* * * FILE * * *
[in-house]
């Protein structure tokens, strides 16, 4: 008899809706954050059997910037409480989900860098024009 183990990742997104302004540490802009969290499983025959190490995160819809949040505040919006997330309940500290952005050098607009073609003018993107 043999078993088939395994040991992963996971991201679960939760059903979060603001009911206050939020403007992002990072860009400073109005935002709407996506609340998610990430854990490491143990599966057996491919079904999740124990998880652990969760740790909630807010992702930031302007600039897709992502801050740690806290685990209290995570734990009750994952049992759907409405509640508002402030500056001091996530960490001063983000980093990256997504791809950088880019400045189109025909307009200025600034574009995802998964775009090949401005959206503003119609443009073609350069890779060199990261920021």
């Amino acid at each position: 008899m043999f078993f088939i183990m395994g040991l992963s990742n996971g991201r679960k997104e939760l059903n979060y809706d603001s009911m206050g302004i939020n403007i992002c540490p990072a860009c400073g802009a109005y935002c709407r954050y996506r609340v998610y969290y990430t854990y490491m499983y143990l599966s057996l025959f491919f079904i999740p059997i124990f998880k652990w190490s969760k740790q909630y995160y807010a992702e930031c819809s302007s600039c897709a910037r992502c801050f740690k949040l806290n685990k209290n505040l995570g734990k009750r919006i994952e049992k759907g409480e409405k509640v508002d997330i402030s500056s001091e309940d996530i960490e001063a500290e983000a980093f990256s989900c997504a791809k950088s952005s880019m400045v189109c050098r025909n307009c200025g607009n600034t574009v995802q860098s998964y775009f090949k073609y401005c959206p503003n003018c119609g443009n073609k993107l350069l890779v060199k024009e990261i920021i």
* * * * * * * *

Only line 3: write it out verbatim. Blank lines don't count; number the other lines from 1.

């Amino acid at each position: 008899m043999f078993f088939i183990m395994g040991l992963s990742n996971g991201r679960k997104e939760l059903n979060y809706d603001s009911m206050g302004i939020n403007i992002c540490p990072a860009c400073g802009a109005y935002c709407r954050y996506r609340v998610y969290y990430t854990y490491m499983y143990l599966s057996l025959f491919f079904i999740p059997i124990f998880k652990w190490s969760k740790q909630y995160y807010a992702e930031c819809s302007s600039c897709a910037r992502c801050f740690k949040l806290n685990k209290n505040l995570g734990k009750r919006i994952e049992k759907g409480e409405k509640v508002d997330i402030s500056s001091e309940d996530i960490e001063a500290e983000a980093f990256s989900c997504a791809k950088s952005s880019m400045v189109c050098r025909n307009c200025g607009n600034t574009v995802q860098s998964y775009f090949k073609y401005c959206p503003n003018c119609g443009n073609k993107l350069l890779v060199k024009e990261i920021i």